Remainder estate   a future interest in real estate created at the time and by the same instrument of the original estate, but limited its immediate authority upon the termination of the prior estate. For example, Joe Smith owns a property in fee simple and conveys the property "to Barry Carson and upon Carson's death, it wil go to Cora Drexler and her heirs." It is now said to be that Cora Drexler has a remainder estate, which is vested because the estate automatically passes to Cora Drexler and her heirs upon the death of Barry Carson.

Remainder interest   the remnant of an estate that has been conveyed to take effect and be enjoyed after the termination of a prior estate, such as when an owner conveys a life estate to one party and the remainder to another.

Rent   a fixed, periodic payment made by a tenant of a property to the owner for possession and use, usually by prior agreement of the parties.

Rental center   a special leasing office located in an apartment complex. Usually includes a furnished model and a closing area.

Rental income   the result when vacancies (uncollected rent) is subtracted from gross scheduled income.

Rental statement   a summary of rental amounts paid and security deposits collected on a property used for rental purposes.

Rent control   ordinances that limit the rent a landlord can charge for a property.

Rent factor   a multiplier used to establish the rental rate for industrial properties based on the owner's desired rate of return.

Rent schedule   A statement of proposed rental rates, determined by the owner or the property manager or both, and based on a building's estimated expenses, market supply and demand and the owner's long-range goals for the property.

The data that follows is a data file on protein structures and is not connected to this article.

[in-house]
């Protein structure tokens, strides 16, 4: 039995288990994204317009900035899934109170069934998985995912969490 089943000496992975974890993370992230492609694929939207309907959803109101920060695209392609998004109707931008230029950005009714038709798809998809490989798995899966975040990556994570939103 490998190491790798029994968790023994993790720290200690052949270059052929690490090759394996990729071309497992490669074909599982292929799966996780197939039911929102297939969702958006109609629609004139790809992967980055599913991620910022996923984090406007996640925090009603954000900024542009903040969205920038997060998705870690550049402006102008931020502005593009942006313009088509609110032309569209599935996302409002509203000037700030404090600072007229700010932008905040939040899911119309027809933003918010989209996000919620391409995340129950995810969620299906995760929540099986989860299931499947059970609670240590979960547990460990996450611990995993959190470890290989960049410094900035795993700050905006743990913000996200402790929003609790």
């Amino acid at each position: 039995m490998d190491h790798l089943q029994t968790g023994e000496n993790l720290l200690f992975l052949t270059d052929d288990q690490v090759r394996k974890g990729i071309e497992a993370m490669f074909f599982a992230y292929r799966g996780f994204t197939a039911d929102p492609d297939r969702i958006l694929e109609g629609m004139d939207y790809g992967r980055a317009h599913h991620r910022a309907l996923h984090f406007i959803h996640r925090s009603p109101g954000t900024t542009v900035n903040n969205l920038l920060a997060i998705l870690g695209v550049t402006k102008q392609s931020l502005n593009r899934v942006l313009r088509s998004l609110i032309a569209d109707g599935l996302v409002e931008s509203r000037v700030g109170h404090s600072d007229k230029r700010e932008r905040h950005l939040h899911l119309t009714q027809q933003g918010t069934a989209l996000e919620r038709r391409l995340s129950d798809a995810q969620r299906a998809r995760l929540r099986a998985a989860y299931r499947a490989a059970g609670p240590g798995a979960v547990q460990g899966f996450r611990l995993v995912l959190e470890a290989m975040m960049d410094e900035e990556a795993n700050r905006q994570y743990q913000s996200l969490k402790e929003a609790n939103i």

Rent skimming   is an act where the contracted owner of a property collects rents and deposits on the property without making payments on the loan.

Rent up   a requirement of a lender that a developer lease a stated amount of space in a building as a prerequisite to a permanent lender "taking out" the interim lender

Renunciation   an act or instance of relinquishing, abandoning, repudiating or sacrificing something, as a right, title, person, etc.

REO Sale  stands for Real Estate Owned and is most often understood to be a bank owned home, or a home owned by the government, such as a HUD home (FHA) or a GSE (Government Sponsored Enterprise) like Freddie Mac or Fannie Mae.  REO-(type of sale) as the lien holder has acquired the property through foreclosure or the result of a Trustee Sale. These types of sales often involve a third party “asset manager” that services and works toward liquidating the asset/property on behalf of the public or private owner. Typically these types of sales are often significantly discounted to allow them to be sold quickly (30 days or less) and in their present as-is condition

REO (Vampire REO's) - are bank-owned homes that are still occupied by the previous homeowner who have been foreclosed on. On the surface these properties often will look like normal "non-distressed" homes, but beneath the surface they represent a "shadow inventory" - which is inventory that has not been exposed to the market place yet (ie: not listed).  This type of shadow inventory (Vampire REO's) does remain and is sitting "out there".  Yes, it can be viewed upon as being intentionally hidden from the market.  What will motivate banks/lenders to sell them is a rise home prices (ie: enough/higher value) in order to try to recoup/minimize their losses from these bad loans.